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THE HENDERSON GOLD LEAF THURSDAY, JUNE 25, 1896.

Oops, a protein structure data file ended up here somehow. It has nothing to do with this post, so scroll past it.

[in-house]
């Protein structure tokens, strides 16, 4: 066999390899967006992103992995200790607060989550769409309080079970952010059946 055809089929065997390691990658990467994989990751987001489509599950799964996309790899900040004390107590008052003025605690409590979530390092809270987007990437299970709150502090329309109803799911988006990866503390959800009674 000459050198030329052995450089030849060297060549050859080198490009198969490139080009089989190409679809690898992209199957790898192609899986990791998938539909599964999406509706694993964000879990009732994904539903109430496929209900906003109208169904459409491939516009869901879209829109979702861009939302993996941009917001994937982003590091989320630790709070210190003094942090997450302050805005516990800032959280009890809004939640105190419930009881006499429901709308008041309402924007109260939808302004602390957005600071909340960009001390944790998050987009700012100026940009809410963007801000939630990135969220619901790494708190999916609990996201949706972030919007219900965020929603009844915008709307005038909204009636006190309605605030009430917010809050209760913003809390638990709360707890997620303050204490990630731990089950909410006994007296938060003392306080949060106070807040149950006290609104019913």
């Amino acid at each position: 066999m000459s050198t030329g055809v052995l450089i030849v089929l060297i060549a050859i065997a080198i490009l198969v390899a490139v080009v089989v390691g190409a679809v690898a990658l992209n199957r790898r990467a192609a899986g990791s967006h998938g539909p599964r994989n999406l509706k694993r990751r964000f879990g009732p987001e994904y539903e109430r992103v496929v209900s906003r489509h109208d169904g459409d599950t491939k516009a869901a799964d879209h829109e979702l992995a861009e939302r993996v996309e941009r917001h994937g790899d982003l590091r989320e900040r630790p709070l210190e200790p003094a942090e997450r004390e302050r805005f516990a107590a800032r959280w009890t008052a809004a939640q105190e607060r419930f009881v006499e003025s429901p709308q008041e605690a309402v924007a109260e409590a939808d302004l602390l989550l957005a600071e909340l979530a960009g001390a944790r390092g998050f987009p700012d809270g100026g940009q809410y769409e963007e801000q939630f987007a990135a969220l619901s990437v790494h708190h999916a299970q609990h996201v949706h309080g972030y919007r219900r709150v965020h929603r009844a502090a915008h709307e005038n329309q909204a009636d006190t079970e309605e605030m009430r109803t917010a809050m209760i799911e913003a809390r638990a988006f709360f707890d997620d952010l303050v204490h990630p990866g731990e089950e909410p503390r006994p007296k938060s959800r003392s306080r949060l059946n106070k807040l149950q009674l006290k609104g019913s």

The Gold Leaf. ESTABLISHED 1881. BY THAD R. MANNING. TKRMSOK MU'.SCKll'TION: One eopy one year, - - - f 1 .SO ti months. .to 4 . - - .50 We desire a live agent and correspondent at every postoffice in Vance and an joining counties. Correspondence on all subjects of local and general interest and opinions upon matters of nublic concern, are invited. The editor will r.ot be responsible for the views or statements of correspondents and reserves tlie right at all times to revise or reject any article he way tnmK nroner. One side, only, of the psper must be written on and the real name of the writer accompany the contribution. No attention will be paid to anonymous let ters. TIIUKSUAY, JUNI2 25, 18US. The Republican Vice-Presidential nominee is a new discovery, but more intimate acquaintance with him re veals the fact that he is a corporation lawyer. There promises to be more flops in this campaign than in any campaign for a good many years back. Party lines will not be strictly adheard to as heretofore we may expect. The Asheville Citizen is responsible for the declaration that the sum and substance of the obituaries of Congress just adjourned seems to fee that the Senate did nothing good and the I louse heljKrd. Saiij the Atlanta Constitution just prior to the St. Louis convention: "McKinley doesn't want to be nomi nated on Friday. Put what is the dif ference? The republicans who are for him know they are already whipped." The following remark about Ala bama's foremost citizen in the Atlanta Constitution is well meiited. It says: "We don't know whether we'd prefer to see Morgan vice-president or secre tary of state. 1 le's a big enough man to fill both positions at once." In Duplin county a new species of tobacco worm has appeared, and owing to the difficulty of extermina tion it promises to be a serious enemy to the tobacco industry. Reference is made to this elsewhere, and a method suggested for destroying this new pest, a species of caterpillar. Let the to bacco planters be on the lookout for it. The Republican .National Conven tion at St. Louis last week nomi nated Win. McKinley, Jr., of Ohio, lor President, and Garrett A. Hobart, of New Jersey, for Vice-President. The platform declares unequivocally for the single gold standard. ThU plank was protested against by Sena tors Teller, Cannon, Dubois and others and upon its adoption they walked out of the convention. The New York "orLfs Washington correspondent takes the ground that the sentiment for free coinage oi silver is deeper than the most sanguine sil verite has any idea. He cites case after case where manufacturers and others favor it, but are afraid to say so on account of the money lender holding up his paper. This is thc more significant from the fact that the World is a rabid gold bug. Since fat Tom Reed, of Maine, failed to knock down fHe presidential nomination persimmon at St. Louis last week, an exchange taunts him with the following: "In the memorable billion dollar Congress, Springer one day exclaimed, 'I would rather be right than be President.' Tom Reed replied: You will never be either.' It's now Springer's turn to laugh." We have heretofore been rather fa vorable toward Stevenson for Presi dent. Now we are not. We knew that he had been non committal on the money question but regarded him as being friendly to silver and in sym pathy with the masses. But the talk of his being championed at Chicago by the gold standard crowd backed by Wm. C. Whitney and Wall street bankers, has settled the business as far as we are concerned. We take it as a pretty safe rule to go in the oppo site direction of which they lead. The bicycle industry is vastly great er than most people have any idea of. Just think of over 100,000,000 being spent in this country alone for "bikes" last year. That is the estimate given out. No wonder there has been such a falling off in the demand for and price of horses. This year it is pre dicted that this amount will be doub led, and yet people are crying h3rd times. Chicago alone expects to turn out 400,000 wheels of all grades and descriptions. Chicago is to-day the greatest wheel center in the world, New York second and Indianapolis third. Electric Bitters. Elei'tric Patters is a medicine suited for any season, but perhaps more generally nettled, when the languid, exhausted feel ing prevails, when the liver is torpid and sluggish and the need of a tonic and alter ative is felt. A prompt use of this medi cine will act more surely in counteracting and freeing the system from the malarial poison. Headache, Indigestion, Constipa tion, Dizziness yield to Electric Hitters. 60e. and 31.00 per Imttlo at Melville lor eev's Drug Store. IJy the way, we do not see that big advertisement of the American To b.u ;o Company in some of our ex- I changes any more. Has the order been countermanded by the agency that placed it? We suspected as much by the wording of the contract. They have a shrewd way of obtaining yearly rates and doing transient advertising on same. In this country of ours there is no limit to a man's opportunities lor mak ing a name for himself, in one way or another. Only a few short months ago Mark Hanna was unknown to lame. Today his name is on every one's lirs and he is one d the best known men in the country. Politics and a barrel did it. If McKinley should fail to re ward Hanna in the event of his own election he will not be doing his duty by an uncompromising friend and un scrupulous politician. Nor would he fulfill the expectations and anticipa tions of the aforesaid Mr. Hanna. The marriage of young Cornelius Vanderbilt and Miss Grace Wilson, daughter of Richard T. Wilson, one of the leading bankers of New York, has been postponed owing to thc illness of the prospective groom. This probably means that the nuptials will not take place at all. The parents of the young man are bitterly opposed to the match, owing, it is said, to the dis paragement between the ages of the young couple, while the Wilsons are urging it. Miss Wilson is eleven years older than the young heir to the Vanderbilt millions. She has been in New York society for something like twelve or fifteen years, while her pros pective husband has barely attained his legal majority. We have received Volume 1, No. 1, of the Guilford Herald, published and edited by Mr. W. M. Sherrill, at Greensboro, N. C. Mr. Sherrill is Secretary of the North Carolina Press Association, and is a graceful writer and a thorough newspawer man. Winston Tobacco Journal. This gentleman is a brother of the Secretary of the Press Association, Mr. J. 1). Sherrill, who is editor of the Concor. Times. Mr. W. M. Sher rill was editor of the Lexington Dis. patch, until he sold that piper recently THE ONE CHEAT ('l ESTlOX. The following article written by the eminent historian, John Clark Rid path, giving his views on the financial question, will be read with more than passing interest because of the ability, character and antecedents of the au thor. Mr. Ridpath has always been a Republican. He says: " There is just one great question be fore the American people and that is whether they will be counselled by the international gold conspiracy, having its bifurcations in London and New York, to transact their business, and in particular to pay their debts, with a cornered dollar worth two for one, fraudulently substituted for the dollar of the law and the contract, or whether they (the people) will reclaim their right to transact their debts according to the terms of the contract and accord ing to justice. "It is said by emissaries of the gold propaganda that they who advocate the restoration for our coinage and money to the exact condition which it held prior to the act of 1S73 are dishonest; that they wish to coin 50 cents' worth of silver into a dollar and compel creditors to accept that in lieu of an honest dollar. Than this there never was a greater sophism and falsehood. What the people and what they intend to do is to coin a hundred cents' worth of silver, that is, a dollar's worth, that is 3714 grains of silver, into a dol lar, and by that act to break the cor ner on gold and reduce the exagger ated purchasing power of that metal to its normal standard. "If any man say that 371 grains of pure silver are not a dollar's worth let him be challenged with the question whether that amount of uncoined silver will not purchase as much of the aver age of 25 of the great staples of the American market, including real es tate and labor, as the same silver would purchase 25 years ago. Let him an swer that truly, or forever afterward hold his peace. As a matter of fact the uncoined silver in the American dollar will buy more of the average staples than the same would buy in 1S75. "What then? The limited supply of gold in the world has been cornered by those who own it. They are few very few and the people are mil lions. The price of the cornered gold has advanced more and more, until it has become worth almost two for one. 11 the while coined gold has con cealed the fallacy that is in it. The gold eagle still proclaims itself 10, although it has advanced in purchas ing power until it is nearly $20. Un der this obscure and fraudulent pro cess all productive industries have been crushed to the earth. They who labor in the fields and shops have been vir ually ruined." CLARK FOR VICE-PRESIDENT. That was a very handsome compli ment paid to Justice Clark yesterday when the- Wake county Democratic convention endorsed him for Vice President hy a rising vote. It was ap propriate that his home county should express its interest in his candidacy. Assurances of support from Arkansas and other States have been received, and there is no reason why North Car olina should not secure his nomination as it did Stevenson's four years ago. Xcics a-vd Observer. Personal. Fkle 04 page medical reference book to any person afflicted with any special, chronic or delicate disease peculiar to their sex. Address the leading physicians and surgeons of the United States! Dr. Hatha way - Co., 2.Mi South Droart Streer. At lanta, Ga. jne4 SPLENDID ORATION. We read with intense, unrepressed delight the "Oration" delivered on Maryland day at the International Exposition, Atlanta, Ga... December 7th, 1895, by William Urwick Murk land, D. D., "Orator of the Day." We may not doubt that it was the brightest the most beautiful, the loft iest conception, the most elegant and felicitous in expression of all that was spoken in the Gate City of the South during its memorable Exposition ex tending .through months. We read ten or fifteen years ago an oration by Rev. Dr. Richard S. Storrs, a New Englander, and Congregational, and wrote that so far as we had then read it was the best, the most enjoyable, the most eloquent of all oritions by an American. We have had yet no occasion to change our opinion to recast our julgment. The late Col. Duncan K. McRae read our copy, and was so captivated he bought a copy lor himself when in New York. He agreed with us in opinfon and said if he were to mark its fine passages he would mark around the Opening and closing paragraphs of the oration thus embracing all of it. We much incline now to the opin ion, and it is more than a fortnight since we read it, that the most finely wrought, the most classical, the most impressive and noble oration we have read by a Southern man in thirty years, if not longer, is the one by Dr. Murkland. It is upon a high plane of thinking, and is elaborated and adorn ed by the cunning hand of a master. The sentiments are so broad, so gen erous, so elevated, so inspiring, even thrilling, and there are such exquisite touches of pathos and patriotism, of love of Southland and its undying memories, such a constant recognition of God in all that has happened, such high ideals of manhood anrt civic du ties expressed is such chastity and se renity of language, that we were moved more than once to tears, and even fet like shouting. From exordium to peroration it is indeed in an exalted strain of mingled grace and beauty, and not without that variety that adds to its charm and interest. Revernenlly, most gratefully, we say, thank God that He has given to the South at a time when there is a lessening, a lowering of proper pride of State, and a growing indifference, on the part of many, to the grand tra ditions, the ancestral faiths, the lofty ideals, the commanding principles, the glorious deeds of the noble men who laid deep foundations and builded. our Commonwealth, men like Dr. Murkland to tell of the splendid triumphs of the manhood of the South, and to present in lofty and kindling rhetoric, guided by a pure and in fallible taste, a picture of the radiant past all glorious with enchantment, and to offer proper incitements to faithful and earnest striving in the future. The oration is to us truly superb indiction, in style, in thought. In it there is thought that is imperial in sweep and power a regnancy of reason blended with charming touches of art. Pos sibly may something exaggerate its ex cellent qualities, but not intentionally. Its opulence, its magical strokes, its beauty, its brilliancy, so well-chastened by refined scholarship and made so attractive by a rare art rendered superior by uncommon practice, have really given to us exquisite pleasure, and brought us under the fascinating spell of the orator. We are indebted to the courtesy and considerateness of our good neighbor Rev. Dr. Hoge for the privilege of reading it. Wilming ton Messemger. THIS CONGRESS. Guilty of Both Sins of Commission and Omission. The record of this Congress has been concisely and accurately written long ago. It left undone those things which it ought to have done and it did those things which it ought not to have done, and there is no health in it. The one great thing which it ought to have done was to pass a bill for the relief of the fiances of the government, and that it conspicuously failed to do. Speaker Reed announced in the be ginning that it was to be a "do noth ing Congress." In one respect this was a true prophecy. It was a do nothing Congress as regards those things it ought to have done. In other respects it was active and enlarged it self without measure. In the matter of appropriations, to borrow a phrase from the sporting fraternity, "it beat , the record." In making appropria-' tions it was "out of sight." The great; Fifty-first Congress, the first Reed' Congress of blessed memory, reached the high-water mark and goes down to history as the first billion dollar con gress. This uresent Congress will make that one seem niggardly and par- . cimnnine Kir rnntript I U nl.A.iJ.. provided for extracting about six hun -' dred and twenty million dollars from the pockets of the unfortunate taxpay- I ers, and there is another session com ing. The river and harbor bill, so to speak, "took the cake." The Presi dent vetoed it, but it went over his veto with a rush. Goose creek and Duck pond and Gudgeon river all must be dredged, so that the various Congressmen will stand solid with the boys at home for re election. It is now the accepted method of filching campaign funds from the pockets of the taxpayers. And the lengthening of the pension list not been neglected. The federal government has been likened to a great crow and the Congtessinen to milk maids. Baltimore Sun. The public sentiment favorable to Col. Julian S. Carr for Governor so far from diminishing because of his modesty and utter want of self-seeking, appears to be on the increase. The conviction grows that he is the man for the race. We know that he prefers not to be a candidate, and in no way is he seeking it. We have said more than once in these columns that of aln men in the State he can make the best contest. We have a letter written by him to us early last year in -which he sets forth his cardinal principles, and , j . - iue iiue iviuge commuuiiv ior uays and understand Democracy Wilmington Wseks to come The bea".s hide meas Messenger. I urej eiilt feet. Burnsville Eayle. 11c in a vciy ucuuilj- iyciliutrat II we GENERAL HARRISON ON OUR FI NANCES. Wisest And Strongest Statesmanship Required to Mend Existing Condi tions. Ex-President Harrison will discuss our national finances in an article on "The Secretary of the Treasury," which will appear in the August issue of The Ladies' Home Journal. He will briefly tell of the origin of our financial system; its expan sion or development; how the nation raises its revenues, and disburses its moneys; and detail the faults of our sys tem of financiering. Referring to the methods necessary to. maintain our gold reserve General Hari isoTi expresses him self with evident disapproval, and says that "the present situation would beab surdifit were not so serious." The in-ei-ease or the diminution of the gold re serve, the ex-President asserts, power fully affects every interest, and the "mending of existing conditions will bea tj.sk for the wisest and strongest states manship." The ex-President clearly intimates that successful financiering is extremely diffi cult by the present methods. Epon this point he says: "If fifty dollars would suffice to hold $50,000,000 in the Treas ury the Secretary could not expend that small sum. He must stand by until the gold is gone, and then sell bonds to get it back. The result is that the banks and the brokers are often able to make play of the Treasury. A finaucial insti tution whose board transacts its busi ness in public is at a disadvantage." "Beyond the Alps Lies Italy." It goes without saying that the lec ture by Mr. Henry Blount at liurwell Hall next Monday evening, will be a literary treat such as our citizens rarely have an opportunity of enjoying. That accomplished scholar, Prof. J. S. Davis, says: Henry IJIount, i n his own peculiar sphere, is without question, the star as cendant on the American lecture plat form. The success and popularity achieved by him in his tours in the West and South were well known here, and the people were expecting a treat. He gave them one which surpassed their most sanguine expectations. The glow ing tribute paid him wherever he has been heard do not give a just conception of the wonderful powers of this distin guished son of North Carolina as an ora tor, actor and rhetorician. He trans forms himself at will and with chameleon like facility and completeness into what ever he wishes to become. At one mo ment the (Jenius of oratory sits upon his lips, and language most ornate and soul stirring, issues forth and, flowing- as smoothly as a quiet meadow brook, bears his charmed hearers unresisting into the regions of the poetical and sub lime. In another, by his matchless mim icry he revets the eyes of the audience upon au ever changing kaleidoscope of humorous characters, and tempest aft er tempest of merry laughter sweeps irresis tibly through the auditorium. The emo tions are perfectly plastic under his mas ter touches and he moulds and shapes them as easily and cunningly as the pot ter does his clay. STATE HOSPITAL. More Room Needed at the Institution at Morgan ton. Capt. Jus. P. Sawyer, who was at Morgan top this week attending the regular quarterly meeting of the board of directors of the State Hospital, of which he is president, says that the question of more room at the institu tion was again discussed. Room for women patients is especially needed, he says, and if any more are admitted a corresponding number of women must be sent away. There are now GG8 patients in. the hospital. Capt. Sawyer thinks the matter of increased accommodation should be agitated by the State papers and brought before the attention of the legislature when it again assembles. At the meeting delegates were ap pointed to attend the second meeting, at Asheville September lGth, of the Association of Southern Hospitals for the Insane. Drs. Murphy aud Tay lor and Directors Sawyer and Caldwell were appointed to represent the Hos pital. Asheville Citizen. A NEW TOBACCO PEST. This Time it is a Caterpillar That Has Come to Vex the Planters. Gerald McCarthy, entomologist of the North Carolina Experiment Sta t'tou, seuds out the following bulletin: A small caterpillar has been dis covered mining the jleaves of grow ing tobacco. The catepillar is about one-half inch long greenish, with a dark brown head. It makes an irregu ular or blotch mine by eating the green matter or pareucyma of the leaf, leav- iu" the skins intact aud the leaf trans parent. The caterpillar is extremely voracious and as several usually mine one leaf the leaf is soon rendered 'worthless. The insect beloags to the teub-family of Tiueid moths, whose best 'knowu representatives are the clothes "and fur moth nnd the Augumois grain moth. This particular species is yet unnamed. Remedies: Being protected by the skins of the leaf, no ordinary poison or insecticide will destroy this pest, nor cau it be hand-picked without destroy ing the leaf. The only treatment is to watch for leaves showing transparent blotches aud wheu found to remove aud 6 burn them. So far this pest has been reported only trom one locality in North Carolina, but it behooves tobac co growers everywhere to look out for it and destroy it as soon as it appears. If it becomes common it will greatly harm the tobacco industry of the State. " EIGHT FEET OF BEAR. An Old Hog Eater Brought Down by John Murphy. r On last Wednesday, John Murphy killed one of the largest bears on the Blue llidge that had been slain in this section of the country for a number of years. He was a regular old hog eat ing bear and had played havoc with the swine in that section for a long time. Mr. Murphy put five shots iuto him from a 38 calibre Winchester and Cnally had to close with him in com bat and finish with his knife. Mr. Murphy escaped with but a few hugs aud scratches, but his bold aud faithful dog fared worse, it seems, as the bear caught him up in one of his massive arms and "sqoze,"' him until the dog couldn't tell whether he was a brave aud iutrepid bear dog, or was just an ordinary kind of a pup. The bear was started on the South The side of the mountain, and the scene of the condict in which Bruin yielded up his life occurred on the McDowell side. Such a bear fight as this one never before look place in all tnese mountains. It is said that frag ments of unkempt dog hair and bear fur was seen floating arouud in the am bient atmosphere adjacent to the scene of carnage for 24 hours after the bal of battle was over. There will be plenty of bear meat in 11. ii. n: 1 -i Cancer Of the Breast. Mr. A. H. Crausby, of 158 Kerr St., Memphis, Tenn., says that his wife paid no attention to a small lamp which appeared in her breast, but it soon de veloped into a cancer of the worst type, and notwithstanding the treatment of the best physicians, it continued to spread and grow rapidly, eating two holes in her breast. The doctors soon pronounced her incurable. A celebrated New York specialist then treat ed her, but she con tinued to grow worse and when informed that both her aunt and grandmother had ' gave trie case up as commended S.S.S. r.nd though little hope remained, she i.egun it. and an improvement was no- iv ed. The cancer commenced to heal and w hen she had taken several bottles it .iu--q peaxed entirely, and although sev eral years have elapsed, not a sign of the disease has ever returned. A Real Blood Remedy S.S.S. guaranteed purely vegetable) :s a real blood remedy, and never fails to cure Cancer, Eczema, Rheumatism Scrofula, or any other blood disease. Our boots will be 'mailed free to auy ad Iress. Swift Specific Co., Atlanta Ga. Christian Endeavorors! ARE YOU GOING TO THE - Washington Convention, JULY 7th to 13th. You should know that the SB A BOARD AIR LINE makes the Quickest Time to Washington. That the Seaboard Air Line operates the Finest Double Daily Service in the Southern States to-day. That the Seaboard Air Line, with its fa mous ATLANTA SPECIAL, holds tk-e palm for the Most Comfortable and Lux urious Vestibuled LimitedTrain, running solid, without change from Atlanta to Washington. That the Seaboard Air Line will carry you through the most in teresting and picturesque section of the South, passing through Atlanta, Athens, Elberton, Abbeville, Greenwood, Chester, Clinton, Monroe, Charlotte, Hamlet, Southern Pines, Raleigh, Henderson, Weldon, Petersburg, Richmond, Fred ericksburg, Alexandria. That the Sea board Air Line offers you what no other line can offer: The choice of routes, via Richmond or via'N'orfolk, Old PointCom fort and Chesapeake Bay, either route possessing attractions for the sightseer not approached by less fortunate lines. And don't forget that the Seaboard Air Line will make vou a HALF RATES TO WASHINGTON AND RETl'RN, from all points in the Southern States. Apply early for tickets, sleepers and information to Hkxky Macv, local agent, Seaboard Air Line, Henderson, . C, or write to T. J. Axdkrsox, General Pa ssen ger A gen t , Portsmouth, Va. You should see that new and beautiful line of Gismonda Silk, Crepon and Chal ie's at THOMASON'S. SOUTHERN CHIVALRY. Justice Roger A. Pryor's refusal the other day to believe the evidence of a private detective and the confession of a co-respondent in a divorce suit when their charges were denied upon oath by the wife they accused was charac teristic of him. The lawyers who have from time to time appeared before him say that if their client is a woman she ii bound to get all that the law allows her in his court. Justice Pryor was one of a number of southerners who de cided that New York offered a better field for the practice of law than the south, and his record on the bench has been filled with instances of chivalrous treatment of women. He never loses an opportunity to express his contempt for a co-respondent who will go on the stand and give evidence against a woman's character. He invariably discredits such evidence and always makes such witnesses feel uncomfort able. New York Sun. DISEASES OP THE SKIN. The intense itching and smarting inci dent to eczema, tetter, 6alt-rheum, and other diseases of the skin is instantly allayed by applying Chamberlain's Eye and Skin Ointment. Many very bad cases have been permanently cured by it. It is equally efficient for itching piles and a favorite rem edy for sore nipples; chapped hands, chil blains, frost bites, and chronic sore eyes. Fpr sale by druggists at 25 cents per box. Try Dr. Cady'g Condition Powders, they are just what a horse needs when in bad condi tion. Tonic, blood purifier and vermifuge. For sale by M. Dorsey, Druggist. STAND TRUE. The Dispatch believes all parties should stand by their principles if they have any. If they haven't, and only want place, then let them fuse. But above all let Democracy be true and unhesitating in declaring her position and stand by her colors, faithful untp death if she must fall. We do not need to dally. We can not afford, to. Let us be Democratic or nothing, seeking to establish and maintain the right, for the weak and the strong, and that too without any alliance not based upon principle. Lexington Dispatch. Prove the merit of Hood's Sarsaparilla posi tive, perfect, permanent Cures. Cures of scrofula in severest forms, like goitre, swelled neck, running sores, hip disease, sores in the eyes. Cures of Salt Rheum, with its intense itching and burning, scald head, tetter, etc. Cures of Boils, Pimples, and all other erup tions due to impure blood. Cures of Dyspepsia and other troubles where a good stomach tonic was needed. Cures of Rheumatism, where patients were un able to work or walk for weeks. Cures of Catarrh by expelling the impurities which cause and sustain the disease. Cures of Nervousness by properly toning and feeding the nerves upon pure blood. Cures of That Tired Feeling by restoring strength. Send for book of cures by iru Sarsaparilla To C. I. Hood & Co.. Proprietors, Lowell, Mass. mm . r-ii are the best after-dinner rlOOa S PUIS ym. digestion. 25c. 1 "W" Furniture, Strictly Up to Date Fine Quartered Oak, Polished Finish Furni ture Down to the Cheapest Grade. One Hundred and Fifty Mate' wcrailes. The neatest line of 1JABY CARRIAGES lor the season. All upholstering of the finest quality. Convenient patterns which no other Carriages contain. Combination FOLDING BEDS, LOUNGES, COTS, CARPET SWEEPERS. Best BED SPRING that is sold anywhere. PARLOR SUITS near your own price. CHAIRS of every description. Numbers of people are buying my Furniture every day. Won't you join the crowd ? A. T. BARNES, Dr. Tucker's Building, Henderson, N. C. 1896. 1896. - IT m J. H. Lassiter&Co , Dry Goods, White Goods, Silks, &c. The exhibit we are now making has been very much admired. A nicer stock was never offered to the people of Henderson. The choicest, daintiest colors are shown in the most superb and graceful designs. You should not fajl to see them. dress a-ooms. Comprising all the latest Novelties. Figured Mohairs, Sicilian Mohairs, Imported Silk and Wool Suitings, all Wool Henrietta, all Wool Serge. Fancy Suitings -in great variety. These goods must be seen to be appreciated? WHITE GOOIDS. French Organdies,' Dimities, Dotted Swiss Muslin, Pique, Check Muslin, Striped Organdies, India Linen, Persian Dimities, Persian Lawns, and Corded Welts. SOLID AND FIGURED FABRICS. Pink, Blue, Green and Lavender Organdies, Dotted Swiss Lawns, Figured Dimities, Striped Dimities, Persian Dimi ties, Mad ras Cloths, Scotch Lawns, Irish Organdies, Fig ured Moires, in Persian and Dresden effects Linen Bat iste, Britania Brilliants, Victoria Lace Lawns, Wavelet Crepons, Percales, Prints, &c, &c. SILKS JL.1FT1D STIILSrS. Plain Black, Brocaded, Gros Grain, India, Faille, Fancy Figured and Plaids, Black and F.-mcy Satins, Silks for Trimmings in the newest shades. RiBBOisrs. Persian, Dresden, Fancy, in all widths, qualities and colors. LACES AND EMBRIODERIES. This line embraces all the Latest Novelties, such as But ter Orientals, Point De Veniso, Linen Insertions, But ter Yalanciennes, Sec. Swiss Embroideries and Ham burgs in all the newest designs. LOYE3S, Our stock of Gloves is larger than ever before, consisting of the Celebrated "Centimeri," "Foster Patent" and others, in all shades, Plain and Embroidered ; Back's 3 and 5 But tons. Large assortment of White Kid and Chamoise. We have endeavored to make our. stock what it ought to be, and we invite you to call and examine it. We promise you our best attention whether you buy or not. jsSamples mailed on application. All mail orders promptly attended to. J. H. LASSITER&CO. " Twin Comet" aid " Little Giant" LftWN SPRINKLERS. BEST HADE. Unique, Efficient, Labor Savin? t SPHl.NKLK AREA 4 TIMES GREATER Than Other Sprinklers Made. Most Dura bl & Attractive Sprinkler on the Market. HIGHEST AWARD AT GH1GAG0 EXPOSITION. Can be Seen at the UOI.n I.FAF of fice or in Operation at Railroad Square any Afternoon. Send for Circulars giving Testimonials and ! Prices. i Sold in Henderson bj Thad R. Manning. 1 in Style and Finish. One Hundred and Filty Ml OSCAR OUTLAW, Tonsorial Artist, HKNDlilliSON, XOKT1J CAROLINA Kcinovcd to new quarters, formerly ood s Jewelry Store, opposite S. & C. Watkins. "In on the ground floor." No more climing up s'airs. The coolest, most convenient and Best Fitted up sharing Parlor in Tom Hi " proprietors claim that Rheumacide is a certain constitutional cure for rheu matism, and is the best blood purifier. Is entirely vegetable, and a new compoun d. "Blieht costs cotton planters , ,rc than five million ilo'.Ur nually. This is an !;; .., waste, and can be pr-v, m,, Practical experiments ;;t bama Experiment Station sh,nv conclusively that the u , ,f Kainit 11 will prevent that dreaded j.1Uij disease. Our pamphlets are not advertising i . , Ing special fertilizers but are jira. ti, j ., . ,, " ing the results oi latest rxv i miriii. Every cotton farmer should hav.- t , . ; , scut free fur the asking. GERMAN KALI V, k i2 Naau St . He k. seed Time mi o The recurring seasons hrm planting time ar.uind again, and as usual 1 have a full sup ply of new Field and Garden Seeds, Grass Seeds. Seed Potatoes, &c. BUIST'S, FKRRVS, CROSSMAN'S, WOOD S. All standard quality, luran teed fresh and trur to name. Shall I fill your order? Very truly, Melville Dow Wholesale and Retail Drmjyist. BUY THE BESt7 rierchanU u authorized tcrUis Featherbone Corset 0. Sola aCanulacturarg,' KALAMAZOOMICHIQAN. ron kalc ar MRS. H. D. CHURCH, Henderson and Brookston. Sanger is Here! KEEP COOL BY l'A J KON11V. Parker's Soda Fountain. All kinds of cool ami rcl'resliiii'.' drinks, Milk Shakes, Lemonades, Soda Water. Full stock of all kinds of choic Field and Garden Seeds. Complete Line f Toilet and Fancy Articles, Perfumery, Soaps, Brushes, Pure Drugs, Patent Medi cines, Oils, Dye Stuffs, &c. W. W. PARKER, Wholesale and Retail Druggist HENDERSON, N. C. NOTICE. To Owners and Occup tin- ,lj Tremises. Chapter XV. Section 77 T U- !" Henderson requires that eveiy "citu and firm in llendeison shall cl-;ui i p !,J disinfect their lots, cellars, di;u!.-. ",4' hies and privies and Section I 'liii' that every pi ivey in town shall l ch-a"-" out and disinfected every wet'k, one failing to do so after l;iim i.ftitir shall be fined Fifty Dollais for every day it remains uncleaned." I herehy jrive due notice in tin- ,"i: Leaf, Hmtler and by hand bills t- rT one to comply with the above law A " if they have not already done so. An cer will, in the next few days, chiM-iy ': spect your premises, outbuilding, i !": stable, well or pump and privy, an t v port condition of same. If auv f :' comply with the law they may t-v;-ct pay the fines tor such neglect. Ti" eral health and well-being of all t!.-- cu' izensof this town demand tli ui'-' f orcement of these laws. Onenound Sulphate of Iron (di'l"-' t dissott:d in one gallon of water matp cheap and efficient diinfectant ai. l dorizer for privies. Should tin- il''1' Officer fail to see anything that i.- -'1, tention he will esteem it a fav-t t"1 ' -one to notify him. W. .1. Jl'DD, M " Health Officer of H.-ilI.t"-1- Mew Model. -v Gives cor- f r' ) -94 Styles. J f money Short . ' wetlu' Lengths. 1 trUl If not Best M--""o -s SatUhc Yr-ur a-'ur . in siami-s, - -: quarters, II lliol ' lui., br.' g lit lamplrs, aud . measurement, i f r mous S3 pa-its : l-''' .' Overcoats, fVi :1j -a - to order. Acuii where. , New Plymouth Rod t!-